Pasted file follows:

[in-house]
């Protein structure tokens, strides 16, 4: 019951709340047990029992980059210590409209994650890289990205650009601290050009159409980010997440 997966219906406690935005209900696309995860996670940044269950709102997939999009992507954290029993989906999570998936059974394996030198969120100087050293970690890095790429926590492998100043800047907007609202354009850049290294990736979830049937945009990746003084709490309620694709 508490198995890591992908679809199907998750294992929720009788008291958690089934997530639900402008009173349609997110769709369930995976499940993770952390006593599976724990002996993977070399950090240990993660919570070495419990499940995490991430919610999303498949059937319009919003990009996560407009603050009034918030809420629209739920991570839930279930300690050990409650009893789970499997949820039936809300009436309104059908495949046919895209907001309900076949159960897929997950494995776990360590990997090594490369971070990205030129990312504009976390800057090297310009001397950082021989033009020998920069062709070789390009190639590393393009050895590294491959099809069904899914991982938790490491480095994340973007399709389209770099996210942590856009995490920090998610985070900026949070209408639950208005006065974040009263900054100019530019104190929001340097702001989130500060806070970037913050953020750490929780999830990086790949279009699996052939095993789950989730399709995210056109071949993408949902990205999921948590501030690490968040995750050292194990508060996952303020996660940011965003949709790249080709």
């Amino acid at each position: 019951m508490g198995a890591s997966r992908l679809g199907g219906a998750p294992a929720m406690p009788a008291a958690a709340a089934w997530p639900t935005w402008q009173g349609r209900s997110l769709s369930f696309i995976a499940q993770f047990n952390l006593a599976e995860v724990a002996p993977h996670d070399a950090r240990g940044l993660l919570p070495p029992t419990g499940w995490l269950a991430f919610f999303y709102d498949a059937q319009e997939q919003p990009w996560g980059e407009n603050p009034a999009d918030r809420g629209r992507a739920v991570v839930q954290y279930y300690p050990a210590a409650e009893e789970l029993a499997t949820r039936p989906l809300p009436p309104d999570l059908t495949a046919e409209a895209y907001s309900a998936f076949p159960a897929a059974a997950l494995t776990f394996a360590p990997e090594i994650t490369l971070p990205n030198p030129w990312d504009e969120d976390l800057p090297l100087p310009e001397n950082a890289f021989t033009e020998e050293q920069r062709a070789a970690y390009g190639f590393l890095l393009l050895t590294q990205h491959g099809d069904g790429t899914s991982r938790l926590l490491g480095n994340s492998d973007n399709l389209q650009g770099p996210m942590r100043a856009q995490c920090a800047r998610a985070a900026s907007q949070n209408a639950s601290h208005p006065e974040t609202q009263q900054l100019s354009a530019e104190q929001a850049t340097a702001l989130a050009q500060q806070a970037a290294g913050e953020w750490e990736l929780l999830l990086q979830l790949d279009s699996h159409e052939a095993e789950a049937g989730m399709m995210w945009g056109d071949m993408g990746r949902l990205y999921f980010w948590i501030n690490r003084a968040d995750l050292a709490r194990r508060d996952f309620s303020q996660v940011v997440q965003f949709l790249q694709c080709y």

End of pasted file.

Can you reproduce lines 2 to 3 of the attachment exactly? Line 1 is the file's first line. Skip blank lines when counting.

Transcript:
């Protein structure tokens, strides 16, 4: 019951709340047990029992980059210590409209994650890289990205650009601290050009159409980010997440 997966219906406690935005209900696309995860996670940044269950709102997939999009992507954290029993989906999570998936059974394996030198969120100087050293970690890095790429926590492998100043800047907007609202354009850049290294990736979830049937945009990746003084709490309620694709 508490198995890591992908679809199907998750294992929720009788008291958690089934997530639900402008009173349609997110769709369930995976499940993770952390006593599976724990002996993977070399950090240990993660919570070495419990499940995490991430919610999303498949059937319009919003990009996560407009603050009034918030809420629209739920991570839930279930300690050990409650009893789970499997949820039936809300009436309104059908495949046919895209907001309900076949159960897929997950494995776990360590990997090594490369971070990205030129990312504009976390800057090297310009001397950082021989033009020998920069062709070789390009190639590393393009050895590294491959099809069904899914991982938790490491480095994340973007399709389209770099996210942590856009995490920090998610985070900026949070209408639950208005006065974040009263900054100019530019104190929001340097702001989130500060806070970037913050953020750490929780999830990086790949279009699996052939095993789950989730399709995210056109071949993408949902990205999921948590501030690490968040995750050292194990508060996952303020996660940011965003949709790249080709």
């Amino acid at each position: 019951m508490g198995a890591s997966r992908l679809g199907g219906a998750p294992a929720m406690p009788a008291a958690a709340a089934w997530p639900t935005w402008q009173g349609r209900s997110l769709s369930f696309i995976a499940q993770f047990n952390l006593a599976e995860v724990a002996p993977h996670d070399a950090r240990g940044l993660l919570p070495p029992t419990g499940w995490l269950a991430f919610f999303y709102d498949a059937q319009e997939q919003p990009w996560g980059e407009n603050p009034a999009d918030r809420g629209r992507a739920v991570v839930q954290y279930y300690p050990a210590a409650e009893e789970l029993a499997t949820r039936p989906l809300p009436p309104d999570l059908t495949a046919e409209a895209y907001s309900a998936f076949p159960a897929a059974a997950l494995t776990f394996a360590p990997e090594i994650t490369l971070p990205n030198p030129w990312d504009e969120d976390l800057p090297l100087p310009e001397n950082a890289f021989t033009e020998e050293q920069r062709a070789a970690y390009g190639f590393l890095l393009l050895t590294q990205h491959g099809d069904g790429t899914s991982r938790l926590l490491g480095n994340s492998d973007n399709l389209q650009g770099p996210m942590r100043a856009q995490c920090a800047r998610a985070a900026s907007q949070n209408a639950s601290h208005p006065e974040t609202q009263q900054l100019s354009a530019e104190q929001a850049t340097a702001l989130a050009q500060q806070a970037a290294g913050e953020w750490e990736l929780l999830l990086q979830l790949d279009s699996h159409e052939a095993e789950a049937g989730m399709m995210w945009g056109d071949m993408g990746r949902l990205y999921f980010w948590i501030n690490r003084a968040d995750l050292a709490r194990r508060d996952f309620s303020q996660v940011v997440q965003f949709l790249q694709c080709y």